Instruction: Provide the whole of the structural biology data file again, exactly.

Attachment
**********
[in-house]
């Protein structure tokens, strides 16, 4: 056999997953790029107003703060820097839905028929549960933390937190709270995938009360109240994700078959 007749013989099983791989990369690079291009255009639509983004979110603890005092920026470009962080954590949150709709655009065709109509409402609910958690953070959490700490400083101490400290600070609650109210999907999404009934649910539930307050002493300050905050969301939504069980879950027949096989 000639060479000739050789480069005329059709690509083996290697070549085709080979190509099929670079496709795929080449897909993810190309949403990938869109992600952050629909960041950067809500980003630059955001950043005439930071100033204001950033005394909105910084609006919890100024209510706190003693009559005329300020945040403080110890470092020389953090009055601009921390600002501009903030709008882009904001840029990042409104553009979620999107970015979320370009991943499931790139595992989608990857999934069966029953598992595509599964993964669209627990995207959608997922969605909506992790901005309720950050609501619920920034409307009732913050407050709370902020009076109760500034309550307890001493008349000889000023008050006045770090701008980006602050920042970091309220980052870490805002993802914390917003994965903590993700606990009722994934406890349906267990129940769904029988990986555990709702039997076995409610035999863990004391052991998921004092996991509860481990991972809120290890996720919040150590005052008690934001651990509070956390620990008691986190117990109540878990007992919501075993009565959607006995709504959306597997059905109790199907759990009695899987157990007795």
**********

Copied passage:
[in-house]
């Protein structure tokens, strides 16, 4: 056999997953790029107003703060820097839905028929549960933390937190709270995938009360109240994700078959 007749013989099983791989990369690079291009255009639509983004979110603890005092920026470009962080954590949150709709655009065709109509409402609910958690953070959490700490400083101490400290600070609650109210999907999404009934649910539930307050002493300050905050969301939504069980879950027949096989 000639060479000739050789480069005329059709690509083996290697070549085709080979190509099929670079496709795929080449897909993810190309949403990938869109992600952050629909960041950067809500980003630059955001950043005439930071100033204001950033005394909105910084609006919890100024209510706190003693009559005329300020945040403080110890470092020389953090009055601009921390600002501009903030709008882009904001840029990042409104553009979620999107970015979320370009991943499931790139595992989608990857999934069966029953598992595509599964993964669209627990995207959608997922969605909506992790901005309720950050609501619920920034409307009732913050407050709370902020009076109760500034309550307890001493008349000889000023008050006045770090701008980006602050920042970091309220980052870490805002993802914390917003994965903590993700606990009722994934406890349906267990129940769904029988990986555990709702039997076995409610035999863990004391052991998921004092996991509860481990991972809120290890996720919040150590005052008690934001651990509070956390620990008691986190117990109540878990007992919501075993009565959607006995709504959306597997059905109790199907759990009695899987157990007795």